What are the advantages and disadvantages of photochromic sunglasses?

In order to make it easier for you to decide whether or not it is worthwhile for you to buy photochromic glasses, our opticians have summarised all the advantages and disadvantages of photochromic lenses.

The pros of photochromic lenses

  • Photochromic glasses are cost effective. If you are the proud owner of a pair of photochromic glasses, you don't need to purchase two glasses, i.e. sunglasses and normal glasses, but you get the best of both, combined in one effective solution.
  • Transitional lenses are the perfect companion for those who tend to be a little lazy or careless. Because with photochromic lenses you can see and work perfectly both indoors and outdoors AND you limit the risk of losing your glasses.
  • Photochromic lenses can be equipped with anti-reflective coating. This allows you to keep your eyes comfortable even on reflective surfaces such as snow or road signs.
  • Photochromic eyewear is available in many different designs, colours and shapes. Whatever style or trend you follow, photochromic lenses from popular brands like Ray-Ban will complement your look.
  • The biggest advantage, however, is undoubtedly the built-in filter against sunlight and harmful blue light (more below).

The cons of photochromic lenses

  • One drawback of photochromic lenses is that they fade more slowly than they darken. It takes them on average between 20 to 30 seconds to clear, depending on the brand and the design.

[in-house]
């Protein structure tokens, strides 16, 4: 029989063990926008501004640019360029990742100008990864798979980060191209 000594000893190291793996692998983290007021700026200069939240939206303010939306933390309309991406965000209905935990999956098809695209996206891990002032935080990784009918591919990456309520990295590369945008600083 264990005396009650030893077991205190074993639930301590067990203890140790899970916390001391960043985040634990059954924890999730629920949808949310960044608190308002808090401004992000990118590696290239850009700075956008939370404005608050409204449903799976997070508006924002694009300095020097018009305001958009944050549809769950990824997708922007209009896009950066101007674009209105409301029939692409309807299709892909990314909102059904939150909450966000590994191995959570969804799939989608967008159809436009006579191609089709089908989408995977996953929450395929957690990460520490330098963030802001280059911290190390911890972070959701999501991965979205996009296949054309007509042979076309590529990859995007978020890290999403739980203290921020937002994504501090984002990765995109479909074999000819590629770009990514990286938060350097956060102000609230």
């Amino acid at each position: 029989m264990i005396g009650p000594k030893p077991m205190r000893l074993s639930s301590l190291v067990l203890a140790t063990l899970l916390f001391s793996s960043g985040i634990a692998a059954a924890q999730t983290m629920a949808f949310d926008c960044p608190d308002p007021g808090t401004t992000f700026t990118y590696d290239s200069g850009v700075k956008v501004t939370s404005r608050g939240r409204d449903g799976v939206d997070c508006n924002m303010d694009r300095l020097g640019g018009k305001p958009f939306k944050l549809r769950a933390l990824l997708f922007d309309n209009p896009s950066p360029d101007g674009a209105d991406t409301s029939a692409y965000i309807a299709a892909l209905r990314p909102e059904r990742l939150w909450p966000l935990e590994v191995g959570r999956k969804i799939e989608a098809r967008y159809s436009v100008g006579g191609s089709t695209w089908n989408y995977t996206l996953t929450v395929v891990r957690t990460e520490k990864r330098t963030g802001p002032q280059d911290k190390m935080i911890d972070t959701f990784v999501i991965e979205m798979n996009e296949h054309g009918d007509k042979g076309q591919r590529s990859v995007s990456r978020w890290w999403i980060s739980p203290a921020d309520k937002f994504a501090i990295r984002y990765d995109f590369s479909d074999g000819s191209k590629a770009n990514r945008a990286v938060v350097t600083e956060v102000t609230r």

• Temperatures play a role in the efficiency of transition sunglasses. Photochromic lenses are affected by cold weather – this means that it takes a little longer for them to react to UV rays. In addition, photochromic lenses get darker at lower temperatures and their fading speed decreases when the lenses are cold.
  • Phototropic lenses can be a disadvantage when driving. Since modern car windscreens block the UV light needed for the lens to react, light-sensitive lenses in cars remain in their inactive state. In addition, you shouldn't wear tinted lenses at night or in poor visibility.

Can I get photochromic sunglasses with a blue light filter?

Some photochromic lenses offer you protection not only against ultraviolet light but also against visible light, i.e. harmful blue light. Without protection, blue light waves reach our eyes unhindered for several hours every day, damaging our eye health. The light emitted by screens such as computers, tablets, mobile phones and televisions can cause digital eye strain, difficulty in falling asleep and headaches.

The popular Ray-Ban Evolve lenses offer perfect protection against harmful UV rays + computer light. The blue light filter gets activated when we look at a digital screen. It offers 100% UVA/UVB protection, blue light protection and a shield against dust and splashes.



Sources:

1. Vision Ease, https://www.visionease.com/…gebypage.pdf
2. NCBI, https://www.ncbi.nlm.nih.gov/…/PMC7259785/

Don't forget to click the share button!

Don't miss any important news.

Subscribe to our newsletter!

Comments

    No comments

    *Required fields

    Best selling products